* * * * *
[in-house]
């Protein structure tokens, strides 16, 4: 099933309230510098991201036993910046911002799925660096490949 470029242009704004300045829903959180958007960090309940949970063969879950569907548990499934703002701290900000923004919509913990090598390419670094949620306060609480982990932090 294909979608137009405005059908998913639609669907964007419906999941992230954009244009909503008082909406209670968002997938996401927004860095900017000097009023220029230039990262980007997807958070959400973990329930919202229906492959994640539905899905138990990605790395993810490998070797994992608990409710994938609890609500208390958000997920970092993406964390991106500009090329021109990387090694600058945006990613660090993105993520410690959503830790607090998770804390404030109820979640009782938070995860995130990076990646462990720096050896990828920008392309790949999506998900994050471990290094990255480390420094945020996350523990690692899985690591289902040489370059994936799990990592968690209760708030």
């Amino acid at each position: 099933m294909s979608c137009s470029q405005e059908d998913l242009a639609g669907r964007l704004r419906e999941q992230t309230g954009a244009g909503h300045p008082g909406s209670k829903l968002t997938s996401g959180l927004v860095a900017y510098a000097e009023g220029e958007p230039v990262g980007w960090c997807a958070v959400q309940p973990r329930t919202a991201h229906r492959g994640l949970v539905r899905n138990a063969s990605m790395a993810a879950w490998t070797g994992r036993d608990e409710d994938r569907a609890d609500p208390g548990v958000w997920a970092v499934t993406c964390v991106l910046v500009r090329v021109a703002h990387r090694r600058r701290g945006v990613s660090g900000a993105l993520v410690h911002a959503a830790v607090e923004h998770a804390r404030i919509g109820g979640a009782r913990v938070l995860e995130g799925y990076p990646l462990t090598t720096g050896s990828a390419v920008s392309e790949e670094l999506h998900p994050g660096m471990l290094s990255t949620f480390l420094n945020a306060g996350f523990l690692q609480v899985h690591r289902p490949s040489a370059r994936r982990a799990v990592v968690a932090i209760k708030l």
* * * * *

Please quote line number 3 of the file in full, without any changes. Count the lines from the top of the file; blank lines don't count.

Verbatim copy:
């Amino acid at each position: 099933m294909s979608c137009s470029q405005e059908d998913l242009a639609g669907r964007l704004r419906e999941q992230t309230g954009a244009g909503h300045p008082g909406s209670k829903l968002t997938s996401g959180l927004v860095a900017y510098a000097e009023g220029e958007p230039v990262g980007w960090c997807a958070v959400q309940p973990r329930t919202a991201h229906r492959g994640l949970v539905r899905n138990a063969s990605m790395a993810a879950w490998t070797g994992r036993d608990e409710d994938r569907a609890d609500p208390g548990v958000w997920a970092v499934t993406c964390v991106l910046v500009r090329v021109a703002h990387r090694r600058r701290g945006v990613s660090g900000a993105l993520v410690h911002a959503a830790v607090e923004h998770a804390r404030i919509g109820g979640a009782r913990v938070l995860e995130g799925y990076p990646l462990t090598t720096g050896s990828a390419v920008s392309e790949e670094l999506h998900p994050g660096m471990l290094s990255t949620f480390l420094n945020a306060g996350f523990l690692q609480v899985h690591r289902p490949s040489a370059r994936r982990a799990v990592v968690a932090i209760k708030l």